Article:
Local Legal Officials Offer Insight Into Careers
The Friendly City has no shortage of members of the law profession, a career path locally that often includes several generations of the same family.
Jim Bordas, co-founder and senior partner of the Bordas & Bordas law firm, believes the legal community in the Ohio Valley is necessary and offers community members many options and services.
“There are no more legal options available in the city of Wheeling than there are in other cities of like size that are the focal point of an entire region. … The number of options for lawyers that practice in Wheeling, in my opinion, do not exceed what you normally would find in most cities this size,” Bordas said.
Bordas has owned and operated the Bordas & Bordas law office for 32 years along side his wife, Linda, and son Jamie. The firm now boasts 20 attorneys with various practice areas including asbestos, nursing home, oil and gas.
Bordas describes the ins and outs of his career as providing direction and immediate assistance to others. “The daily functions of my job with the Bordas firm over the years have been to provide leadership to attempt to ensure that the lawyers of the firm are competent and skilled, to ensure that honest, efficient and prompt service is provided to all those who have contact with the Bordas firm and to act in a moral and Christian way in its dealings,” Bordas commented.
Bordas said he finds happiness in his practice, but admits there have been emotional struggles in his career. “There are a number of moments that are difficult in the practice of law. It’s very difficult to decline any case. It is very difficult to stand in front of a jury with a client, and when a verdict is returned against your client. It is very difficult to discuss a case with someone who has lost a loved one, particularly a child,” he said.
Though he has many moments that have defined his career, Bordas said his favorite moment has been standing alongside his wife and son as they have tried cases together.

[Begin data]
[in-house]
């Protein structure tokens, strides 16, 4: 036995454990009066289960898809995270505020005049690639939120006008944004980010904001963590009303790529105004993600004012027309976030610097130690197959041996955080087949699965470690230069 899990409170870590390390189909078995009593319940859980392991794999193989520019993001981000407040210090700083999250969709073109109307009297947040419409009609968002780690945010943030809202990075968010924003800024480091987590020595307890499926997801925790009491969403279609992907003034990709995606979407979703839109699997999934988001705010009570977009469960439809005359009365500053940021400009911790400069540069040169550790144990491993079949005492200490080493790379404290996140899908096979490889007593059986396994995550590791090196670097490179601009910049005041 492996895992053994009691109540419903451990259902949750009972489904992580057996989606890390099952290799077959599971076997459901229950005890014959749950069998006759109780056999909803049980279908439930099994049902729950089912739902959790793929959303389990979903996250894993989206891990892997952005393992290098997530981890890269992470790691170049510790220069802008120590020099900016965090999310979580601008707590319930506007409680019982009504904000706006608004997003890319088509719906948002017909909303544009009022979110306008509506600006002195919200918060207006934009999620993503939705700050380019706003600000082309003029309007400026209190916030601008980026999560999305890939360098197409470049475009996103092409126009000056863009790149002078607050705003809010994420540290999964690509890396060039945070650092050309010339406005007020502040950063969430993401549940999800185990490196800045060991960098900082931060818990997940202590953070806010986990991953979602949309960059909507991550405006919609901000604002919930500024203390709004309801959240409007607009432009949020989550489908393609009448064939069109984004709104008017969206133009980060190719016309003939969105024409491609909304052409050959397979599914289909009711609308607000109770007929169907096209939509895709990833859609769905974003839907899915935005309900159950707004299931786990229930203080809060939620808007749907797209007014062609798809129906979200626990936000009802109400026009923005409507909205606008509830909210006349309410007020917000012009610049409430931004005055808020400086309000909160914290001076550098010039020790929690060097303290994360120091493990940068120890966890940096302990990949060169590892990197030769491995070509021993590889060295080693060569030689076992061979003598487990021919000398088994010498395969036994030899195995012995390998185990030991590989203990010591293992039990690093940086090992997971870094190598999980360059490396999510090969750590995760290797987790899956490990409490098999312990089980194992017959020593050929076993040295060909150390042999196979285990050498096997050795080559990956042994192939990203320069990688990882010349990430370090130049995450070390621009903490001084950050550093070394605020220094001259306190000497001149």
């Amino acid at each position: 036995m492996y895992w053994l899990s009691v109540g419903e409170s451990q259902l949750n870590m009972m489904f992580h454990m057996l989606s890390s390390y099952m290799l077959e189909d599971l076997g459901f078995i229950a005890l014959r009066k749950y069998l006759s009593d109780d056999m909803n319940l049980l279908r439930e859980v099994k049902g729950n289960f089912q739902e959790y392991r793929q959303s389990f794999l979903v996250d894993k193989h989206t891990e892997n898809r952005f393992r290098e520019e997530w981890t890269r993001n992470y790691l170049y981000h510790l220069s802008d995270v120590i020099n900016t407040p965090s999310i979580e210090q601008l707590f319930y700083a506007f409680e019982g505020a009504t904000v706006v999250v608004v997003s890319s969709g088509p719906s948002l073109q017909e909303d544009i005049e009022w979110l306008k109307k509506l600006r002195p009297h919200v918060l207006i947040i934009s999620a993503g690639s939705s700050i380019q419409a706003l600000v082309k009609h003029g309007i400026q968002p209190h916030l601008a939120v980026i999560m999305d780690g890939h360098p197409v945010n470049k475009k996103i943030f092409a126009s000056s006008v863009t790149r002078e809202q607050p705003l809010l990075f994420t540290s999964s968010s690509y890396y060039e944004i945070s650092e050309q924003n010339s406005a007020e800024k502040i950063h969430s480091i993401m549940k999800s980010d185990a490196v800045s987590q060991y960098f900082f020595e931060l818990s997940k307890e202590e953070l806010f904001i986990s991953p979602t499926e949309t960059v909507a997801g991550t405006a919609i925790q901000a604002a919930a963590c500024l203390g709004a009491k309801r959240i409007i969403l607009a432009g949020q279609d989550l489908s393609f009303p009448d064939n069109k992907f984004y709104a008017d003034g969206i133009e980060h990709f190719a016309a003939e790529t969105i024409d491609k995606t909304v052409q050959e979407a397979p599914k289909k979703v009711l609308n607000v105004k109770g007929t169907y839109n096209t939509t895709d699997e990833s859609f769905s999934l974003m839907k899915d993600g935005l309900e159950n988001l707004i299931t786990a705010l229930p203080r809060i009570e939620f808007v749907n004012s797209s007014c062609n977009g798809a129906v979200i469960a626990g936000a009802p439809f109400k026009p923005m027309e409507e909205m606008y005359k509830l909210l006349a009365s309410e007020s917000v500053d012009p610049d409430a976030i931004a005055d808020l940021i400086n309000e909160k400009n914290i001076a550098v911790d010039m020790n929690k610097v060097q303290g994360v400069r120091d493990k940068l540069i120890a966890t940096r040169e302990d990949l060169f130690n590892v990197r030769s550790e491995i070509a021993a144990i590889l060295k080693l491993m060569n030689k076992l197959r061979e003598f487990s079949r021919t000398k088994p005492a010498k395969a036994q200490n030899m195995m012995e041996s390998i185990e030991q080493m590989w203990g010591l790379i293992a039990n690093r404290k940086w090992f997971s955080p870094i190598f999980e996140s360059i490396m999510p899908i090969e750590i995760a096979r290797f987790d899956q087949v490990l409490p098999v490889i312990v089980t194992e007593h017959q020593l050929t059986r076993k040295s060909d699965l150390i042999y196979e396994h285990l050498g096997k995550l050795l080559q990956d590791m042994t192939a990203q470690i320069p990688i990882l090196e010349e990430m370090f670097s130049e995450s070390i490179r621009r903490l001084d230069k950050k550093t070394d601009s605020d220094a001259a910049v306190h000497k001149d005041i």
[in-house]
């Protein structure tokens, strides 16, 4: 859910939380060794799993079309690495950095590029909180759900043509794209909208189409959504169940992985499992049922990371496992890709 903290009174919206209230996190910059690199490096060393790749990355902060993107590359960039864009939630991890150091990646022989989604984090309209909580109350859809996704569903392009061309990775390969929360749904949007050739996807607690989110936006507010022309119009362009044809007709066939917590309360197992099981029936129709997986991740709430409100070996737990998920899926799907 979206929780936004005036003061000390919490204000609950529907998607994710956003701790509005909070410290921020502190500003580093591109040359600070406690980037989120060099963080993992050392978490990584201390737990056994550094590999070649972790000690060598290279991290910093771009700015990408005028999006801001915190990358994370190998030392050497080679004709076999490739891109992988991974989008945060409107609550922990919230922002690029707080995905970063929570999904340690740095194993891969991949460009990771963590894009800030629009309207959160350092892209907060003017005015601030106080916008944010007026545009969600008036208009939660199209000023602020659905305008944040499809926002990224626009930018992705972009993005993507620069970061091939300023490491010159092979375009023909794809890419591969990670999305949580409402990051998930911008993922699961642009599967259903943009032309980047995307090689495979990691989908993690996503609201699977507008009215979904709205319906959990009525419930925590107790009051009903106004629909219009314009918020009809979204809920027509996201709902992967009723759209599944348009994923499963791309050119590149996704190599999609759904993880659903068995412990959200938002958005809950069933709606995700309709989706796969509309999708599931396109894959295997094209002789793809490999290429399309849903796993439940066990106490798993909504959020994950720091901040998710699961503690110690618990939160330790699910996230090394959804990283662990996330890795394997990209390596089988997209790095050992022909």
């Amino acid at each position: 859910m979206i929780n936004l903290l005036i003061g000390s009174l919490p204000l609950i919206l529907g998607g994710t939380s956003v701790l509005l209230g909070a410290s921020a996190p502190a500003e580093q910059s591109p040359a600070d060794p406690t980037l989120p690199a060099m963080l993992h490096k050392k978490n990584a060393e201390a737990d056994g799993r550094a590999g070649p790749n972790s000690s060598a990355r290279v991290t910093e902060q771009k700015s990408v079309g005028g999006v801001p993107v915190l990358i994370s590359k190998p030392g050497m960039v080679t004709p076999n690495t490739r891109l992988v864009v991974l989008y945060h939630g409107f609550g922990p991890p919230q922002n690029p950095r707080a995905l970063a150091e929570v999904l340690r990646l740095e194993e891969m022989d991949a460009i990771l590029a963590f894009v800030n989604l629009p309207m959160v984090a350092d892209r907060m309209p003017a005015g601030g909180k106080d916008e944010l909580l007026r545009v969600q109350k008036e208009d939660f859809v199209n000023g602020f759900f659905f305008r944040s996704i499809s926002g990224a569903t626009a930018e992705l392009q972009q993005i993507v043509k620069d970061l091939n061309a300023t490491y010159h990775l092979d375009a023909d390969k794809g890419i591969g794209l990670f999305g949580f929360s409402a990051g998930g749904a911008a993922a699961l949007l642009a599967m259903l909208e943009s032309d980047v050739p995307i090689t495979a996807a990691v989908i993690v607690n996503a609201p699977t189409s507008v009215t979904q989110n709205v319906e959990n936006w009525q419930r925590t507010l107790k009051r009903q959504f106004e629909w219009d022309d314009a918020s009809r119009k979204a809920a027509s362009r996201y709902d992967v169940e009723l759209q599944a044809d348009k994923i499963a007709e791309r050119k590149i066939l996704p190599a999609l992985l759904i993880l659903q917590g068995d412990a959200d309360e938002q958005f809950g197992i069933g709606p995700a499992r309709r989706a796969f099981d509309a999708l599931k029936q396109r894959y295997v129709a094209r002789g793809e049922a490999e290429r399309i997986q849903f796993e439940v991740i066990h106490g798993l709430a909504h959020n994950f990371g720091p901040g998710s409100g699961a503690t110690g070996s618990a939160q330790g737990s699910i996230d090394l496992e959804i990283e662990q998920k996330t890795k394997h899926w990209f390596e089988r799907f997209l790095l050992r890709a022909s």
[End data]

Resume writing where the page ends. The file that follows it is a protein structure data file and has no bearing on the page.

As Bordas & Bordas attorneys spend much of their time in court, Ohio County Magistrate Joe Roxby spends every work day in downtown Wheeling going through a series of cases. Roxby has worked as a magistrate for nine years with 25 years of previous experience as a police officer.
“We ultimately resolve conflicts, which I did in policing without realizing it. … The daily functions of what we do here are arraignments, advise of charges, set bond, perform hearings and so on,” Roxby said.
Other functions of magistrate court include seeking counsel for alleged offenders, setting bond amounts and conditions for release and preliminary hearings for those charged with a felony offense. Roxby believes magistrate court is considered “the peoples court.”
“Here in magistrate court, we are the face of the West Virginia courts in a sense that you ask how many people have interacted with a circuit court judge and it is going to be very few. It is probably one out of 500 who have ever seen, shaken a hand or talked to a West Virginia state supreme court justice. Meanwhile, me, you and your uncle Charley — everybody knows a magistrate,” Roxby said.
Roxby looks back on his career and is proud to have helped citizens throughout the years. “A lady who said I saved her life, a police officer who said charges went well in federal court because I was hard on a search warrant, a welfare worker who could not get help — it’s why we do it,” said Roxby, whose previous career was as a Wheeling police officer.
Roxby wants citizens to know that it is not all hard ball when you walk into his courtroom for a hearing. “Understand that we hear cases and not prosecute them. I cannot talk to you if I have your case. … In my previous position as an officer, I had a role to protect the public and I now have a chance to continue that.”